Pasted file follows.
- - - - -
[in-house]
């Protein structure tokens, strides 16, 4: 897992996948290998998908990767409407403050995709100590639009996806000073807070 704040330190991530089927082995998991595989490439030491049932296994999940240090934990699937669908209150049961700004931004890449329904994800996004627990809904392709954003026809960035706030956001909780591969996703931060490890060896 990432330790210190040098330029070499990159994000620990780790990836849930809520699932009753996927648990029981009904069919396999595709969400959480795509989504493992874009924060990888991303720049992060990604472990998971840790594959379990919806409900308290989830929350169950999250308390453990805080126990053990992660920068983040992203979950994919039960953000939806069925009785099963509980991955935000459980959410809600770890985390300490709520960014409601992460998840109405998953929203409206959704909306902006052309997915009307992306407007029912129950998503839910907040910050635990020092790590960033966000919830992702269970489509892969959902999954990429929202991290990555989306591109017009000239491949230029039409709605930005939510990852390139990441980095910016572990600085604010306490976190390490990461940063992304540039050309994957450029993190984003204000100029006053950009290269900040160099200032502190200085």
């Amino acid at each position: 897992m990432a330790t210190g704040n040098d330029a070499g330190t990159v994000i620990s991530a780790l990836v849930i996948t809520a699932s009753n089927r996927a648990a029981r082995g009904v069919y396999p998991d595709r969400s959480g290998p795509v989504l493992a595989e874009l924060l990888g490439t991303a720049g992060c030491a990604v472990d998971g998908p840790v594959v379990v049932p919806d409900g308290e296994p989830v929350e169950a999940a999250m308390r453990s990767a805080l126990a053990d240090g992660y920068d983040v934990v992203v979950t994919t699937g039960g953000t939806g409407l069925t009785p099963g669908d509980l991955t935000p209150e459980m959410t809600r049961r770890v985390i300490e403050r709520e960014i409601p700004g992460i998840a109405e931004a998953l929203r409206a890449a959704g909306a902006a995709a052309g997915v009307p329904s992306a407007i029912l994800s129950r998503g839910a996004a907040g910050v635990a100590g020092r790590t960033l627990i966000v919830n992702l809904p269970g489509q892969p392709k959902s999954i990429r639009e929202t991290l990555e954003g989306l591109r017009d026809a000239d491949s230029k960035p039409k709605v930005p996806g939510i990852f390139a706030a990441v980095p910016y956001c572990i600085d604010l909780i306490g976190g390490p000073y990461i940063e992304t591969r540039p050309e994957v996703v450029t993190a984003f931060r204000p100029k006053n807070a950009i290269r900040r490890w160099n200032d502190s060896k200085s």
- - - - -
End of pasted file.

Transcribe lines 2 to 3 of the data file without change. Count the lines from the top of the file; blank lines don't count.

């Protein structure tokens, strides 16, 4: 897992996948290998998908990767409407403050995709100590639009996806000073807070 704040330190991530089927082995998991595989490439030491049932296994999940240090934990699937669908209150049961700004931004890449329904994800996004627990809904392709954003026809960035706030956001909780591969996703931060490890060896 990432330790210190040098330029070499990159994000620990780790990836849930809520699932009753996927648990029981009904069919396999595709969400959480795509989504493992874009924060990888991303720049992060990604472990998971840790594959379990919806409900308290989830929350169950999250308390453990805080126990053990992660920068983040992203979950994919039960953000939806069925009785099963509980991955935000459980959410809600770890985390300490709520960014409601992460998840109405998953929203409206959704909306902006052309997915009307992306407007029912129950998503839910907040910050635990020092790590960033966000919830992702269970489509892969959902999954990429929202991290990555989306591109017009000239491949230029039409709605930005939510990852390139990441980095910016572990600085604010306490976190390490990461940063992304540039050309994957450029993190984003204000100029006053950009290269900040160099200032502190200085």
């Amino acid at each position: 897992m990432a330790t210190g704040n040098d330029a070499g330190t990159v994000i620990s991530a780790l990836v849930i996948t809520a699932s009753n089927r996927a648990a029981r082995g009904v069919y396999p998991d595709r969400s959480g290998p795509v989504l493992a595989e874009l924060l990888g490439t991303a720049g992060c030491a990604v472990d998971g998908p840790v594959v379990v049932p919806d409900g308290e296994p989830v929350e169950a999940a999250m308390r453990s990767a805080l126990a053990d240090g992660y920068d983040v934990v992203v979950t994919t699937g039960g953000t939806g409407l069925t009785p099963g669908d509980l991955t935000p209150e459980m959410t809600r049961r770890v985390i300490e403050r709520e960014i409601p700004g992460i998840a109405e931004a998953l929203r409206a890449a959704g909306a902006a995709a052309g997915v009307p329904s992306a407007i029912l994800s129950r998503g839910a996004a907040g910050v635990a100590g020092r790590t960033l627990i966000v919830n992702l809904p269970g489509q892969p392709k959902s999954i990429r639009e929202t991290l990555e954003g989306l591109r017009d026809a000239d491949s230029k960035p039409k709605v930005p996806g939510i990852f390139a706030a990441v980095p910016y956001c572990i600085d604010l909780i306490g976190g390490p000073y990461i940063e992304t591969r540039p050309e994957v996703v450029t993190a984003f931060r204000p100029k006053n807070a950009i290269r900040r490890w160099n200032d502190s060896k200085s």